Really good, expertly made cocktails can cost a pretty penny, and I’m okay with that. What I’m not okay with, however, is paying fifteen bucks for an over-shaken beverage garnished with sad, dried-out fruit. Any bar can claim to make “craft” cocktails, but how can you be sure you’re getting what you pay for? Of course, the easiest way to see if a bar makes good cocktails is to taste the cocktails, but that can be one expensive taste test.
Dried beans are a truly versatile kitchen staple that everyone should have in their pantry. Not only do they keep pretty much indefinitely, but they’re actually extremely easy to cook and customize to create super tasty, inexpensive meals. This is part of The Grown-Up Kitchen, Skillet’s series designed to answer your most basic culinary questions and fill in any gaps that may be missing in your home chef education. The thing that usually puts people off dried beans is the soaking.
Honey, syrups, and bottles of oil tend to get drippy and sticky over time and, if you store them upside down (as I do my honey), they can spill all over your pantry, turning your shelves into a tacky mess. Luckily, The Kitchn has a very elegant solution to this: Just store the bottles and jars in a ramekin.
Muck Rack makes it simple to find people, tweets, or articles that mention any name, keyword, company, hashtag etc. We've compiled this guide to help you make the most of your search.
Selecting a term
Start searching tweets, articles from media outlets, articles mentioned in tweets, journalists'
names, titles and bios with some suggested searches:
Companies or Topics (e.g. iPhone, Microsoft)
Phrases (e.g. "cloud computing") — use quotes to keep the terms together
Twitter handles (e.g. @username) — returns those who have mentioned or replied to
Names (e.g. "David Pogue")
Hashtags (e.g. #sxsw, #london2012)
Bio details (e.g. vegan, Olympics, father)
Muck Rack's Advanced Search allows for many boolean operators.
Find results that mention multiple specified terms, use AND or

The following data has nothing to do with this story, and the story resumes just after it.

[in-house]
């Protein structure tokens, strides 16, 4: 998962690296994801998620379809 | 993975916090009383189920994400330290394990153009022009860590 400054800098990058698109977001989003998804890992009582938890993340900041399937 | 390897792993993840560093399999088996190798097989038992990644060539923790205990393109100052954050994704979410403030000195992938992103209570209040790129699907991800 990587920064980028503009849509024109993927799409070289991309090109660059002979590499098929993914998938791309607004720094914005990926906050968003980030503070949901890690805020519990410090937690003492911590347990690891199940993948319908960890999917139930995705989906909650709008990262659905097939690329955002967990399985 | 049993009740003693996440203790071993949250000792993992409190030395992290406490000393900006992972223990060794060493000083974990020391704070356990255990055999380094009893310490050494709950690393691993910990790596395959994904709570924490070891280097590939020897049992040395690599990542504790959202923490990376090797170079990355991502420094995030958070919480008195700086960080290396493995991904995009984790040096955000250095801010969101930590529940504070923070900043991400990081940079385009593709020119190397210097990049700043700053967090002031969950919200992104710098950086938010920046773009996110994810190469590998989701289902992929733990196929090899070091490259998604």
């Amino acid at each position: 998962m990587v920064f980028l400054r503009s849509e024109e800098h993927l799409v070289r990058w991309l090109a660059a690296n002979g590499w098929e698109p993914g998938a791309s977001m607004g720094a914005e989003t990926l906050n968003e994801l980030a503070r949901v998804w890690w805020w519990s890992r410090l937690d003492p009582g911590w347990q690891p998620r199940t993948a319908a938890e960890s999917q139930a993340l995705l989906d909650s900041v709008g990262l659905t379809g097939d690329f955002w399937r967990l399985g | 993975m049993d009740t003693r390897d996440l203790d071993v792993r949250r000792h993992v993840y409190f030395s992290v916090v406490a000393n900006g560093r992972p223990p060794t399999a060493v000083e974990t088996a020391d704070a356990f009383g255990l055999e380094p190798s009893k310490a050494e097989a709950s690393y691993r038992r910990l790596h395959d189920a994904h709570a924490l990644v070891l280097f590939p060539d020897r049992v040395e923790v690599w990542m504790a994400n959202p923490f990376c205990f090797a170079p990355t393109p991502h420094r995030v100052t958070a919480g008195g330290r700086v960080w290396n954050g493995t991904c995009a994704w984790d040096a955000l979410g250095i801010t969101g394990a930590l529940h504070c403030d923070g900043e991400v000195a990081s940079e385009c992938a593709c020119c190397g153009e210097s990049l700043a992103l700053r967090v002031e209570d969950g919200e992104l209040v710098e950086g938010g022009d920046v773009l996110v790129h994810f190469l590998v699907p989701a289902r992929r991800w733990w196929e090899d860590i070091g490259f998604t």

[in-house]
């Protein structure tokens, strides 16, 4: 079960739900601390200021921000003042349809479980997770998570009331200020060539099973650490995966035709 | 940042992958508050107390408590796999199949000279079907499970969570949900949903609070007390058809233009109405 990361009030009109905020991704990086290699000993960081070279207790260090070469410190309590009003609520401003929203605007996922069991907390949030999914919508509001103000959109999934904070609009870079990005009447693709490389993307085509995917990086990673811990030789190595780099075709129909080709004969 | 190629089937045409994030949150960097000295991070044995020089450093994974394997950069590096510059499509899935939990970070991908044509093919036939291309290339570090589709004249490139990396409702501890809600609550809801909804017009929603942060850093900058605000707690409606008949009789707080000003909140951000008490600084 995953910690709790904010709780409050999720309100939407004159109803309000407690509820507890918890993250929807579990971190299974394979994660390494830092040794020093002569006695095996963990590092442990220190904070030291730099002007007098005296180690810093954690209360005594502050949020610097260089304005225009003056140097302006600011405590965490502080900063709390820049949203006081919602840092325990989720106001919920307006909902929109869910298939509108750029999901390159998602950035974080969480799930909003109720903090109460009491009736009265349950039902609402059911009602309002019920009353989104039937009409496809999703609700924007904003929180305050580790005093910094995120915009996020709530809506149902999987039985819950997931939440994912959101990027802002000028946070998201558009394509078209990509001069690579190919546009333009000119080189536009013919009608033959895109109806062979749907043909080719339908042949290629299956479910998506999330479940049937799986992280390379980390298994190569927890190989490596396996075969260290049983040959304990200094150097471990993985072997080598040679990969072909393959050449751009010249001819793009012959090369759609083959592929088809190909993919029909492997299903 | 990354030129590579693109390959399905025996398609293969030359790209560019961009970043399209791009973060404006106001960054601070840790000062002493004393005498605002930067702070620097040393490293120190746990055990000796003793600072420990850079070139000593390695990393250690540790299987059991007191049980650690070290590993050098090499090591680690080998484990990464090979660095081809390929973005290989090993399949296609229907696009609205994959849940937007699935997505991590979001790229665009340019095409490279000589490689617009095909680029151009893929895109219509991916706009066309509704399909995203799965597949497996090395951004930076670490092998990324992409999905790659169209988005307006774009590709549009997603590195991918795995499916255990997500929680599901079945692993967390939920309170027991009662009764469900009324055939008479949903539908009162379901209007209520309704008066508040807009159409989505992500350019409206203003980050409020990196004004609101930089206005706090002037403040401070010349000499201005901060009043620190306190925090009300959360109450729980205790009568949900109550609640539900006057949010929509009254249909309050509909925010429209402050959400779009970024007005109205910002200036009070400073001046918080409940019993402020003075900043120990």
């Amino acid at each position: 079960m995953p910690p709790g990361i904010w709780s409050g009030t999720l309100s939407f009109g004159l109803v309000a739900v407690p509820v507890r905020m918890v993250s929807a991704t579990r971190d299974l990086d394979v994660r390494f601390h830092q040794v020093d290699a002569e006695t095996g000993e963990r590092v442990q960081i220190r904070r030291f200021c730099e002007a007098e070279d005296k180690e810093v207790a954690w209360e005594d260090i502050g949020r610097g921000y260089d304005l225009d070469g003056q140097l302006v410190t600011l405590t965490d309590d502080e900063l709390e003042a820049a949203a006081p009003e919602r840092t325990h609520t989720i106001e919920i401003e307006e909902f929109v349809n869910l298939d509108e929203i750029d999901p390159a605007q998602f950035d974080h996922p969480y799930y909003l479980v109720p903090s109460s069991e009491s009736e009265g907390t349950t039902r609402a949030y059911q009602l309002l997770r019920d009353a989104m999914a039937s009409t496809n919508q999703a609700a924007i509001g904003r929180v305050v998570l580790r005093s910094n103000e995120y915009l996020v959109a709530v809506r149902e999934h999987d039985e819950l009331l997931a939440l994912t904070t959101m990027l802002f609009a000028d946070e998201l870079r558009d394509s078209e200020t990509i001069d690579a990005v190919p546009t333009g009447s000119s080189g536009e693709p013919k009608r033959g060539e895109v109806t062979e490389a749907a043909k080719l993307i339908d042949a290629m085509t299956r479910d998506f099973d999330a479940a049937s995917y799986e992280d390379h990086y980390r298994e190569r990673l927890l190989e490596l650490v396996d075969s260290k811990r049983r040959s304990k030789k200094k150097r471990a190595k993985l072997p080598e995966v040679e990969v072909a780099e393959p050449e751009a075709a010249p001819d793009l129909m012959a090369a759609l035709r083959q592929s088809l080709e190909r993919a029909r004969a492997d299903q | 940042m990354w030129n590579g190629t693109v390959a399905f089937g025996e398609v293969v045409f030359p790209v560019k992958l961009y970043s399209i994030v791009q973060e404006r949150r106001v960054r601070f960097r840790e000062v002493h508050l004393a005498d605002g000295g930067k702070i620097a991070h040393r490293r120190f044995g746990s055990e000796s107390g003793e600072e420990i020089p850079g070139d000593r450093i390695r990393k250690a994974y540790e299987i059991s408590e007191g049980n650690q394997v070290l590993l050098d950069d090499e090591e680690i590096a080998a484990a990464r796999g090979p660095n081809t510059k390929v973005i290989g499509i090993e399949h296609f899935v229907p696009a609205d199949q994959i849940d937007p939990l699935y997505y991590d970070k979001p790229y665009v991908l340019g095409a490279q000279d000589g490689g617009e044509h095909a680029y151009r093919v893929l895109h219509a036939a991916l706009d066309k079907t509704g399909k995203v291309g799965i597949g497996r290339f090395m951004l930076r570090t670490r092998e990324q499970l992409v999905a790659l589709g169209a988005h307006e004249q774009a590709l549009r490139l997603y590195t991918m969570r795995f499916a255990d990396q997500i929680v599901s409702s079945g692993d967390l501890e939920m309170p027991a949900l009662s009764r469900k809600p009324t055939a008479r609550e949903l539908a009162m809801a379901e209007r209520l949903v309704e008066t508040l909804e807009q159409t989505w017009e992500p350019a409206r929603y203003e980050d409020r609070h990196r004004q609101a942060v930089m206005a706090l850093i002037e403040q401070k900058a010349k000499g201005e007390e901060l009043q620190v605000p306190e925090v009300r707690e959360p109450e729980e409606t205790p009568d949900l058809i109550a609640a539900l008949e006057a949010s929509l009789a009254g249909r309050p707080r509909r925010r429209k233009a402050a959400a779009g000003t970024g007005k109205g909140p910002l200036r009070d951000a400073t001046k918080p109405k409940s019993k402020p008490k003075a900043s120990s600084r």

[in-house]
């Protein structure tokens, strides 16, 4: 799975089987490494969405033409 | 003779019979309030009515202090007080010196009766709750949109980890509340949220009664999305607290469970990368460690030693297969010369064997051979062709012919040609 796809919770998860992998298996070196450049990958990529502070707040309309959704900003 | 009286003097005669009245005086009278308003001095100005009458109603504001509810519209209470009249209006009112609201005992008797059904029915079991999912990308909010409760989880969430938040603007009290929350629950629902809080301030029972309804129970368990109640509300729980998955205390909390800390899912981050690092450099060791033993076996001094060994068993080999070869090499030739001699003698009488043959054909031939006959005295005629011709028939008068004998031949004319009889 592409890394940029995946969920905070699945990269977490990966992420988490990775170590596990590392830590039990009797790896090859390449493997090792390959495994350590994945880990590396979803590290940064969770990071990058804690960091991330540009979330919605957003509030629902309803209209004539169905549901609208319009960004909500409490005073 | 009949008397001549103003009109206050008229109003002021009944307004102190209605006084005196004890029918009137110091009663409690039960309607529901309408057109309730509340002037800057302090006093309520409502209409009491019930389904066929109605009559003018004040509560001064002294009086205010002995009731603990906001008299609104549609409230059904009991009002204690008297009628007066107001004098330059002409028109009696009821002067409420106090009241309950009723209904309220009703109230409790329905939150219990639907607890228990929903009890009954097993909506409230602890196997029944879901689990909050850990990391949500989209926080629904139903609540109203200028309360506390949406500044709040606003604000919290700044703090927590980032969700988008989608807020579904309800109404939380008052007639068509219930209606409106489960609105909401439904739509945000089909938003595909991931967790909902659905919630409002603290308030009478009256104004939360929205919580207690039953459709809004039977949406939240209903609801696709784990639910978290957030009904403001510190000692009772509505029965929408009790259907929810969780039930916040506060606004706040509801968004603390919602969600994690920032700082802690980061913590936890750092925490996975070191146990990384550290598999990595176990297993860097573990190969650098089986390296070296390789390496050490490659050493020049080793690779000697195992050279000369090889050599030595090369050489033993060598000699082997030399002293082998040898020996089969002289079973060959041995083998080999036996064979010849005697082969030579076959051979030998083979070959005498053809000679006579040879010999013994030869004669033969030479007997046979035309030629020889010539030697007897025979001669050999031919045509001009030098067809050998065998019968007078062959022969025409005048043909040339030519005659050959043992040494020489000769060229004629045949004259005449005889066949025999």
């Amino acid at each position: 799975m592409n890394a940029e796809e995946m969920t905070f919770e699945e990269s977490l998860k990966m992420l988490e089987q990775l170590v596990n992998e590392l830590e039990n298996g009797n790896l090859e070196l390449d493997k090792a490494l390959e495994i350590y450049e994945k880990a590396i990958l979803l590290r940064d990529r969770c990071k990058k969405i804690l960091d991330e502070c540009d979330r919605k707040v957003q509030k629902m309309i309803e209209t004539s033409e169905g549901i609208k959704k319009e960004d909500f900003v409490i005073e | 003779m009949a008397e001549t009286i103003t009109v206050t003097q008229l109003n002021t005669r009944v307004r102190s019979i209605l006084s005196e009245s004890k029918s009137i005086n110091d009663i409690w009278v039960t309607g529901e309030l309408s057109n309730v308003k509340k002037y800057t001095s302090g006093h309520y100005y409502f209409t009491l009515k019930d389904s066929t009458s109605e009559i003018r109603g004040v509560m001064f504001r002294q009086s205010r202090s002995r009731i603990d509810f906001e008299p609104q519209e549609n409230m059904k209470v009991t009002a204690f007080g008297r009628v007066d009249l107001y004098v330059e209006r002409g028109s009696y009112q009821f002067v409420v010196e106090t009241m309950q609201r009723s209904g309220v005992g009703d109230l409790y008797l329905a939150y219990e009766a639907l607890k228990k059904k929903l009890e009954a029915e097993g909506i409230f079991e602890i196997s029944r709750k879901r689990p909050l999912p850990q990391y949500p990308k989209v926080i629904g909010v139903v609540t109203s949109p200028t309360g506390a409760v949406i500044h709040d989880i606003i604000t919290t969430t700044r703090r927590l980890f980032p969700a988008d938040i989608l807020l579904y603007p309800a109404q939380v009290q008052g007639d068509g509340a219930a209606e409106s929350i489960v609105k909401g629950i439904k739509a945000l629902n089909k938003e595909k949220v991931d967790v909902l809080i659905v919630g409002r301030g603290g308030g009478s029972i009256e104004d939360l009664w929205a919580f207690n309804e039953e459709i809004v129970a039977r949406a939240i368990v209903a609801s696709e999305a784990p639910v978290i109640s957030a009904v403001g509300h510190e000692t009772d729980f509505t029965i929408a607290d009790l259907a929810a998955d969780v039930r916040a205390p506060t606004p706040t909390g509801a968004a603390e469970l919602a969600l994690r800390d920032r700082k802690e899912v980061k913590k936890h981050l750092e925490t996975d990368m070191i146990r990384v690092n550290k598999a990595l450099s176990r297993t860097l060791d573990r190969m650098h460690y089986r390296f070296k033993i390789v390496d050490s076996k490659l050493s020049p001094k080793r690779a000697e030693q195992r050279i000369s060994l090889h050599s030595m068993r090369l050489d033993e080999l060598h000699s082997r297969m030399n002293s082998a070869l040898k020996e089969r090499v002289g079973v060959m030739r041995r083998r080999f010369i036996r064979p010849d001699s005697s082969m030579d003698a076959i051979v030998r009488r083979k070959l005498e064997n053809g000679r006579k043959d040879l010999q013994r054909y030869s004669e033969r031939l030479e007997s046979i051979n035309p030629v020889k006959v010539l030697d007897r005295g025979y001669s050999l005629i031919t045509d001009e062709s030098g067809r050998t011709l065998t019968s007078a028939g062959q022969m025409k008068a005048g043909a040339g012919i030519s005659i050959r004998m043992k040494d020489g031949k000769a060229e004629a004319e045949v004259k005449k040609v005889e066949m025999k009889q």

+. For example, ensure each result contains both Elon Musk and Mark Zuckerberg by
searching Obama AND Romney or Obama + Romney.
Use the operators OR or , to broaden your search when you'd like either of
multiple terms to appear in results. (This is the default behavior of our search when no operators
are used.) For example, search for democrat OR republican to find results that refer to
Democrats and/or Republicans.
Use NOT or - to subtract results from your search. For
example, searching Disney will yield results about the Walt Disney Company as well as Walt Disney
World Resort. To exclude mentions of Disney World, search for Disney -World or Disney
When using one of these operators with a phrase, enclose it in quotation marks. For example, you can
find results about smartphones excluding Apple's iPhone 4S by searching smartphone -"iPhone
Exact case matching or punctuation
If you're searching for a brand name or keyword that relies on specific punctuation marks or capitalization, you can
find results that match your exact query by adding matchcase: before the keyword you're searching for, like matchcase:E*TRADE .
Use parentheses to separate multiple
boolean phrases. For example, to find journalists talking about having fun in Disney World or
Disneyland, search for ("disney world" OR disneyland) AND fun.
An asterisk can be used to search for any variation of a root word truncated by the asterisk. For example, searching for admin* will return results for administrator, administration, administer, administered, etc.
A near operator is an AND operator where you can control the distance between the words. You can vary the distance the near operation uses by adding a forward slash and number (between 0-99) such as strawberries NEAR/10 "whipped cream", which means the strawberries must exist within 10 words of "whipped cream".